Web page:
Mason Area Historical Society
Mason Area Historical Society

Jefferson City

Jefferson City MI  

Located 3 1/2 miles north of Mason MI - Jefferson City was located 

near the intersection of Hagadorn and Lamb Rd intersection. 

 Google Map Link:

Jefferson City was named after Thomas Jefferson, by Stevens T. Mason. 

1836: MI Governer: Stevens T Mason, George Howe and J Payne together platted on section 22 the village of Jefferson.  This was done with the intent that the county seat would be located in Jefferson. 

1837 - Wm and Nicols Lewis built a saw mill in Jefferson.   First school house was built on section 27.  Teacher: Mary Ann Rolfe (summer of 1837) -  First settler child born: Mary Strickland (July 19 1837).  Mary later married Rev. A Clough.  - First person to die in the township:  wife of James Phillips (died June 1837)

Appointed in 1839:  First Postmaster -  Wm Lewis  


Do you know about the defunct village of Jefferson City? When non-Native American settlers first started settling the area in and around Mason in the mid-1830s, a village at one time bigger and with more likelihood to succeed than Mason was blooming 3 1/2 miles north. The center of the village was located near what is now the intersection of Hagadorn and Lamb. In those days, it was vital for a village to have a water source to generate power for commerce and the building of structures. Mud Creek provided this power source for Jefferson City, where a sawmill was built on its banks in or around the spring of 1837. It was around this time that the village was originally platted.

The diary of a traveler from Stockbridge, Silas Beebe, details his thoughts about his experience in Jefferson City in February of 1838: "Upon arriving at the end of the Jefferson City Road was Jefferson City. There were six log houses, a school and 10 to 15 acres of woods all cut away ready for clearing with only an Indian trail going north. Jefferson City will undoubtedly be a place of great importance someday, being almost the center of the county." Mr. Beebe also stated that there is a place about 3 ½ miles south of Jefferson City of about equal claims called Mason. “A frozen up saw mill, a few houses and surrounding forests are all Mason can boast of." Concluding that Mason would never amount to much.

At the time, partially due to its proximity to the center of the state, and to the county, there were some that had great hopes of seeing the state capital -- or at least the county seat -- located in Jefferson City.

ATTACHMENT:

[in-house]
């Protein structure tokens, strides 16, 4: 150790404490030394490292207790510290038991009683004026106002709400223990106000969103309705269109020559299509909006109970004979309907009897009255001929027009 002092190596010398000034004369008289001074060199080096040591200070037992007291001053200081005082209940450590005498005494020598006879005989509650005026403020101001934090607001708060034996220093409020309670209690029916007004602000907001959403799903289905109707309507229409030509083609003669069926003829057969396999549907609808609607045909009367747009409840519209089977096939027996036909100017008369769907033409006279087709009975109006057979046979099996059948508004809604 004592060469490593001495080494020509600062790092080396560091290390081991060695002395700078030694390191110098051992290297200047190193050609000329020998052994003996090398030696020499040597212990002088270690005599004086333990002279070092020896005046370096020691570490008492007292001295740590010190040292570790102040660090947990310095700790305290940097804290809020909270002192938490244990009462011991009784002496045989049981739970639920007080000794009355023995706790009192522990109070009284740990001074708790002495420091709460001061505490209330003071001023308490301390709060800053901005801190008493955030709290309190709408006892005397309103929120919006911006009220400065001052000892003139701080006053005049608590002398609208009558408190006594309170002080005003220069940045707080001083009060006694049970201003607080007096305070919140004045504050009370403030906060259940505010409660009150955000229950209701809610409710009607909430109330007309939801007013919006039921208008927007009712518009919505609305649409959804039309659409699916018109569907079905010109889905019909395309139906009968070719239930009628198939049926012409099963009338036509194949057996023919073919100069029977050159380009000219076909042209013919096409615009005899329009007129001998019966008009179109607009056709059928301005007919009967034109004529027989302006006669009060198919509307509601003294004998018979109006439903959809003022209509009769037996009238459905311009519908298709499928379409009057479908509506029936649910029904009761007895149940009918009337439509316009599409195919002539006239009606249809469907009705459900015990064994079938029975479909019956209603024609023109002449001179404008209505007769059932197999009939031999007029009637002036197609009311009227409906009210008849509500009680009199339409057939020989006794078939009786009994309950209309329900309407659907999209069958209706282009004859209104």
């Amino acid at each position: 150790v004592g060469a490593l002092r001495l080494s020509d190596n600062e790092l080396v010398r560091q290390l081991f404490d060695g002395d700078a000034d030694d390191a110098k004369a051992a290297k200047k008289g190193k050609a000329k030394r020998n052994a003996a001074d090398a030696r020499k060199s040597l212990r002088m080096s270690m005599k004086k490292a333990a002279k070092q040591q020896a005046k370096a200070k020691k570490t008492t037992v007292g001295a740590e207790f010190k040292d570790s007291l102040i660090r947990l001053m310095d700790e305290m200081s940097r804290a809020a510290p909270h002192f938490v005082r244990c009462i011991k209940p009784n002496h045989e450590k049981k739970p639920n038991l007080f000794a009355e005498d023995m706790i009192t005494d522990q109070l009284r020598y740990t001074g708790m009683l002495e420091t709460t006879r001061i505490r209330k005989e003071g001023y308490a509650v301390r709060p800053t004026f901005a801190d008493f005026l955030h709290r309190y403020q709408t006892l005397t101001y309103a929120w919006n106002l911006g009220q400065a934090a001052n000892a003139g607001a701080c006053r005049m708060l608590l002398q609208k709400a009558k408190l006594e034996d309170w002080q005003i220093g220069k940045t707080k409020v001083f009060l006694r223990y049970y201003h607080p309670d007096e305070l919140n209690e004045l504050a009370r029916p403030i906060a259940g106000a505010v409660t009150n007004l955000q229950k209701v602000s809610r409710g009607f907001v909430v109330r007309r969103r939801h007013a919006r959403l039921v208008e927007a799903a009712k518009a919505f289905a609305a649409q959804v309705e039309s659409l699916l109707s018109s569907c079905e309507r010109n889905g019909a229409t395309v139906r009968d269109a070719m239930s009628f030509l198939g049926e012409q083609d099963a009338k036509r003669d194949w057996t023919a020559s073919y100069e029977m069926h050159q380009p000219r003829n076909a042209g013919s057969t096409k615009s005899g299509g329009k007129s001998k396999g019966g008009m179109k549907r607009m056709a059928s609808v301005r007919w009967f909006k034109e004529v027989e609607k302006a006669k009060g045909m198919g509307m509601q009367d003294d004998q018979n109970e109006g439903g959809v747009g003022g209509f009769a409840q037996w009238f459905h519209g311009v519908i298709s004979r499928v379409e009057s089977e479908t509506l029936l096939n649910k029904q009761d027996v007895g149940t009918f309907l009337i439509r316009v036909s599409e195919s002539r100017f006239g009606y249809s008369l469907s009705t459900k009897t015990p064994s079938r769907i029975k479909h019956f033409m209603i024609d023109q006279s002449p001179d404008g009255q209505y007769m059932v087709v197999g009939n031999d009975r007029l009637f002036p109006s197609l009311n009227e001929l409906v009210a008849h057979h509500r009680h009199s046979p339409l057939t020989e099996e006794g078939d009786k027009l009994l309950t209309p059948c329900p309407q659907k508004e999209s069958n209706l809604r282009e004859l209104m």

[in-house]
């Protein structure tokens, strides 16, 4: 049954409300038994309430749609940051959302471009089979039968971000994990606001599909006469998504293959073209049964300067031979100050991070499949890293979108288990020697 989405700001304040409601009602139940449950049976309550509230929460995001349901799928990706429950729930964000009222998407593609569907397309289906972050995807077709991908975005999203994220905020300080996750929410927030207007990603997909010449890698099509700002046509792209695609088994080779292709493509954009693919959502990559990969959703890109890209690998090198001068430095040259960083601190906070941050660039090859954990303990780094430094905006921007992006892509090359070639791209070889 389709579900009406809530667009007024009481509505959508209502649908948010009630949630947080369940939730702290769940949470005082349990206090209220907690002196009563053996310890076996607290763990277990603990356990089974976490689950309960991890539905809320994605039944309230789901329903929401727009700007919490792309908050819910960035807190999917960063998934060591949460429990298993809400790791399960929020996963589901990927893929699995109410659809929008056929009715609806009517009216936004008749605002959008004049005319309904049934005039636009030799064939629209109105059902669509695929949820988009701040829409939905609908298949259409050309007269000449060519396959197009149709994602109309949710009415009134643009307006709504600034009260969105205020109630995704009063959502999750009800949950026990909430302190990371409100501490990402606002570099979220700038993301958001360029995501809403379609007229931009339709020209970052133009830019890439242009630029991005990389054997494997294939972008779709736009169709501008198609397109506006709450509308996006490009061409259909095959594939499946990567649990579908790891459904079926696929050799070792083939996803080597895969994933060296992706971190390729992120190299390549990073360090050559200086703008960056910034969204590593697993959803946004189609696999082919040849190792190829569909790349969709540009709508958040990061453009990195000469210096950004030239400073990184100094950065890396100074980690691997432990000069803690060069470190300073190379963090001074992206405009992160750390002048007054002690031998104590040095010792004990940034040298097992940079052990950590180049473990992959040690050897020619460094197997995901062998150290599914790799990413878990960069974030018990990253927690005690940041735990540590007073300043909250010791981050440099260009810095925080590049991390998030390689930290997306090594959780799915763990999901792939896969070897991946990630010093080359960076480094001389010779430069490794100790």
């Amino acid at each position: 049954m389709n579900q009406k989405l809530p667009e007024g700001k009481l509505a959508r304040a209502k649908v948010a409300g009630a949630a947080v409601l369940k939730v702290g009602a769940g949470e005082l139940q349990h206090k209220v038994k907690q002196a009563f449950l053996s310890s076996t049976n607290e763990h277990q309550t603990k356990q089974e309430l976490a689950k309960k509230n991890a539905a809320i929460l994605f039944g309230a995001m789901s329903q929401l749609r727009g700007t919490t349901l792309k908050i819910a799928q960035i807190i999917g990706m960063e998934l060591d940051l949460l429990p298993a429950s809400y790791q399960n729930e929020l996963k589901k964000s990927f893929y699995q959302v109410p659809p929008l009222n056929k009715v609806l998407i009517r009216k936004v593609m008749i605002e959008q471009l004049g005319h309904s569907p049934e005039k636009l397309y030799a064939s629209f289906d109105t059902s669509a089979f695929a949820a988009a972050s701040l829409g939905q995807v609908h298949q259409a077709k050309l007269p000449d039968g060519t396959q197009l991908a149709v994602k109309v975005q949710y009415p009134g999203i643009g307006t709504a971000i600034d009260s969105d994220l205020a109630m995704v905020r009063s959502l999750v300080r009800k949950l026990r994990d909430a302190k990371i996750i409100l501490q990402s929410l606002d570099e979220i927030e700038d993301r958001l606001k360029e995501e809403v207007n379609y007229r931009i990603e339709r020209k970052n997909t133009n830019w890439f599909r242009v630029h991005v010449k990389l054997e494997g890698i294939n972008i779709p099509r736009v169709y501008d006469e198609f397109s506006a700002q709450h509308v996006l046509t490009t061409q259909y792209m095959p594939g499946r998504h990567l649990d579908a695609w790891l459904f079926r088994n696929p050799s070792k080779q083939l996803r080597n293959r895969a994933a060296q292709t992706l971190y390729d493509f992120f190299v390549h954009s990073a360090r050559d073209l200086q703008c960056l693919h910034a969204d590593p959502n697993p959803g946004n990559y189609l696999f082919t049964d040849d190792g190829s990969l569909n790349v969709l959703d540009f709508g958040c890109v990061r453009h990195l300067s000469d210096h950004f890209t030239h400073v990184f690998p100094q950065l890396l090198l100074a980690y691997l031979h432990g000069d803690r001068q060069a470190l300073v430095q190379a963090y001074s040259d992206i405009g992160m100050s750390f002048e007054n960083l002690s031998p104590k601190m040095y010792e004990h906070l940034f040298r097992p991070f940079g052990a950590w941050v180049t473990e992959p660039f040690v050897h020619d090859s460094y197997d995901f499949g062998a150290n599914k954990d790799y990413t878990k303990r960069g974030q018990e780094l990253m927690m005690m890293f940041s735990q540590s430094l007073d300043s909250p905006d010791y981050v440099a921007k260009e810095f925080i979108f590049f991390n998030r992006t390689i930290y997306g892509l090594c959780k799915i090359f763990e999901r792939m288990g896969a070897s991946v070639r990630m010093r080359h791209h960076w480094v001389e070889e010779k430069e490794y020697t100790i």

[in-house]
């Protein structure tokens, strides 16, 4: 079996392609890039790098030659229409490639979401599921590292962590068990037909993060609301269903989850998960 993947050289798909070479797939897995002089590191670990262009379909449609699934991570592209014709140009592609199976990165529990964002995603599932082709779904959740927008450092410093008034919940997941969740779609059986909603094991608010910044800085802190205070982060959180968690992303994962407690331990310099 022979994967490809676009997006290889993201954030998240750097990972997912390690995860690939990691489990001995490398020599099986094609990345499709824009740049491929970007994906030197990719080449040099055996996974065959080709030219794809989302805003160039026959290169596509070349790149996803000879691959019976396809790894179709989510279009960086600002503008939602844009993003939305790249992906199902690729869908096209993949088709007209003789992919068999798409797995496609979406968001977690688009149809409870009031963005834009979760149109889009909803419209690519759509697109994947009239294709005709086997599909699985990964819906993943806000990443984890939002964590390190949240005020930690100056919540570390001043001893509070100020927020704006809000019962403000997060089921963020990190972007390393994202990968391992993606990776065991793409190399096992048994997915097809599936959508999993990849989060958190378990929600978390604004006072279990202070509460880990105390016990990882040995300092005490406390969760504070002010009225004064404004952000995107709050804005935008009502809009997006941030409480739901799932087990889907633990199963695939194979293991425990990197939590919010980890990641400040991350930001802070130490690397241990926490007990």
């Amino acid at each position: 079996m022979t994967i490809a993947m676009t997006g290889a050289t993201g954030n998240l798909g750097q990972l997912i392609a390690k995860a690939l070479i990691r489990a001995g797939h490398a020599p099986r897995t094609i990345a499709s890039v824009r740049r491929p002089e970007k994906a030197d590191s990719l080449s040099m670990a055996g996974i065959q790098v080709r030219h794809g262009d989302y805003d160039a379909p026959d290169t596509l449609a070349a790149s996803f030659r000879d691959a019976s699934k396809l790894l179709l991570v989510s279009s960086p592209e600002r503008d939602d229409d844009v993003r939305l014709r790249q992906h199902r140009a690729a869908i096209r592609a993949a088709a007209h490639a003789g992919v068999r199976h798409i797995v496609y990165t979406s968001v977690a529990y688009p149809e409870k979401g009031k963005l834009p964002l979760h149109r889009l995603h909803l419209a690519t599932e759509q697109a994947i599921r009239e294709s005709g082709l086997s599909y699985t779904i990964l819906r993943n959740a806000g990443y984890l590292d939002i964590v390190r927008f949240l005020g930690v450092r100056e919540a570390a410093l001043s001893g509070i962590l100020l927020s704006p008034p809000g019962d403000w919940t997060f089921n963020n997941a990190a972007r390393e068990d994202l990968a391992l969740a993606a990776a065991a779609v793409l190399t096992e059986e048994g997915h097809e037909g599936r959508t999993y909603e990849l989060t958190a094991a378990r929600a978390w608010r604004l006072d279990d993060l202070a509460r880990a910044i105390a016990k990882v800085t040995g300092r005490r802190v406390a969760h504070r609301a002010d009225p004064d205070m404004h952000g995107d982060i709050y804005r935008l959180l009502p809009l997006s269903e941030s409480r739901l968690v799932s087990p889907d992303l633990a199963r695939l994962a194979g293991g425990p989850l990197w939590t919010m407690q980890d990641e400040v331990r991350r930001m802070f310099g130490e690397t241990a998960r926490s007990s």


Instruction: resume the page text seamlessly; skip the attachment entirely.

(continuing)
At the beginnings of Alaiedon Township's organization, Jefferson City was at the center of local government, the first township government having been set forth from the school house in the village. That first election took place in the spring of 1838, and 15 total votes were cast to fill 7 positions.

In 1840, the small village north of Mason consisted of 13 houses, with 26 students attending the school.

In the summer of 1847, shortly after the thriving village hosted a 4th of July parade, it was discovered that the original plat drawn up was never recorded. As a result, current residents could not obtain a deed to their homes or property. Shortly thereafter, everyone moved away, and Jefferson City became no more.

The only footprints in time left by Jefferson City include some old stone foundations along Mud Creek and the Jefferson City road, today called Jefferson Street in downtown Mason.


** Visit the Alaiedon Twp History page and other links for

additional details regarding the Jefferson City, MI 

Alaiedon Twp Link:

Alaiedon Twp History Link:  


Michigan Roots:  Alaiedon Township Early Settlement, Ingham County 


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 All credit to: by:    May 31, 2017    via 99.1WFMK -

Public Facebook Posting Luke Kinney‎ to 

Excerpt from the Ingham County News circa 1960 about the lost Jefferson City, located near Hagadorn and Lamb roads just north of Mason. It’s a very interesting article about a community that once rivaled Mason in industry. The writer speaks of my great-grandfather Henry Kinney and my grandfather Lyle Kinney and the big white farm house. My 92-year-old grandmother Margaret still lives there. I took this very photo while visiting her this past weekend and she told me about the lost town of Jefferson City.

My grandparents, great-grandpa Henry and my father lived in the little stone house next door when he was a small child. My grandfather’s sister and her family and lived in the big white house. The 2 houses were situation in my great-grandpa Henry’s, and ultimately my grandpa and great aunt’s, farm.

My grandparents and my great aunt ended up swapping homes because they had 6 more children after my father. My great aunt only had 1 and my grandparents needed the space.

Interesting that it used to be the center of an old community.

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